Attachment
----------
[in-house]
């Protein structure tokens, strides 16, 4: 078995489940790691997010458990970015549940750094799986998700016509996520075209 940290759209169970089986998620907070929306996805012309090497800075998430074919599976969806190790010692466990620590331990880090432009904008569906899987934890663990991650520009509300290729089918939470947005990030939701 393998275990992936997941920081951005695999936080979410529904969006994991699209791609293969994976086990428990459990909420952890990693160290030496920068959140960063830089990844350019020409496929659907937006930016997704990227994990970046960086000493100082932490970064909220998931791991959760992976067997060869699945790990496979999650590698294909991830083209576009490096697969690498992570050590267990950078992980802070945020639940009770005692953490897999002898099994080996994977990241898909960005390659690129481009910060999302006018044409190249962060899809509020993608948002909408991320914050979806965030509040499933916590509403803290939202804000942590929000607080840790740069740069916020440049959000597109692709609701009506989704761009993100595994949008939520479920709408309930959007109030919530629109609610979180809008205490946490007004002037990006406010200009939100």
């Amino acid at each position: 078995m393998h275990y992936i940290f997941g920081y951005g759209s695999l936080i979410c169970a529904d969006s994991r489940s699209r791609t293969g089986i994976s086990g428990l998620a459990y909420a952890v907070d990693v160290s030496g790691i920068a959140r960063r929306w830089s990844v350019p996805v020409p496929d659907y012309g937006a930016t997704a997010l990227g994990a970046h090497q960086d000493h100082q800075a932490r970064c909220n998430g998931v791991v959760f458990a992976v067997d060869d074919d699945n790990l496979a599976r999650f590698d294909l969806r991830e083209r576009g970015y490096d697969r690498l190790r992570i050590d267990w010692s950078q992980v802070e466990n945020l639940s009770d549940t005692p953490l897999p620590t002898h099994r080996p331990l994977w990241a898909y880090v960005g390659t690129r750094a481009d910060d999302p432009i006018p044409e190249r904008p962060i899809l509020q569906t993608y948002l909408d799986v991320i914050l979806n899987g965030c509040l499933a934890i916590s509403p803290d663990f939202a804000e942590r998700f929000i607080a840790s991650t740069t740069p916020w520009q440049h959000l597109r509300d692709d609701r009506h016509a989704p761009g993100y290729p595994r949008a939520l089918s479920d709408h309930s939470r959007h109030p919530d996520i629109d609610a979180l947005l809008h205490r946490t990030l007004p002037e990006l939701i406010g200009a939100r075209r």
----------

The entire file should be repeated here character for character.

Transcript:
[in-house]
């Protein structure tokens, strides 16, 4: 078995489940790691997010458990970015549940750094799986998700016509996520075209 940290759209169970089986998620907070929306996805012309090497800075998430074919599976969806190790010692466990620590331990880090432009904008569906899987934890663990991650520009509300290729089918939470947005990030939701 393998275990992936997941920081951005695999936080979410529904969006994991699209791609293969994976086990428990459990909420952890990693160290030496920068959140960063830089990844350019020409496929659907937006930016997704990227994990970046960086000493100082932490970064909220998931791991959760992976067997060869699945790990496979999650590698294909991830083209576009490096697969690498992570050590267990950078992980802070945020639940009770005692953490897999002898099994080996994977990241898909960005390659690129481009910060999302006018044409190249962060899809509020993608948002909408991320914050979806965030509040499933916590509403803290939202804000942590929000607080840790740069740069916020440049959000597109692709609701009506989704761009993100595994949008939520479920709408309930959007109030919530629109609610979180809008205490946490007004002037990006406010200009939100």
């Amino acid at each position: 078995m393998h275990y992936i940290f997941g920081y951005g759209s695999l936080i979410c169970a529904d969006s994991r489940s699209r791609t293969g089986i994976s086990g428990l998620a459990y909420a952890v907070d990693v160290s030496g790691i920068a959140r960063r929306w830089s990844v350019p996805v020409p496929d659907y012309g937006a930016t997704a997010l990227g994990a970046h090497q960086d000493h100082q800075a932490r970064c909220n998430g998931v791991v959760f458990a992976v067997d060869d074919d699945n790990l496979a599976r999650f590698d294909l969806r991830e083209r576009g970015y490096d697969r690498l190790r992570i050590d267990w010692s950078q992980v802070e466990n945020l639940s009770d549940t005692p953490l897999p620590t002898h099994r080996p331990l994977w990241a898909y880090v960005g390659t690129r750094a481009d910060d999302p432009i006018p044409e190249r904008p962060i899809l509020q569906t993608y948002l909408d799986v991320i914050l979806n899987g965030c509040l499933a934890i916590s509403p803290d663990f939202a804000e942590r998700f929000i607080a840790s991650t740069t740069p916020w520009q440049h959000l597109r509300d692709d609701r009506h016509a989704p761009g993100y290729p595994r949008a939520l089918s479920d709408h309930s939470r959007h109030p919530d996520i629109d609610a979180l947005l809008h205490r946490t990030l007004p002037e990006l939701i406010g200009a939100r075209r």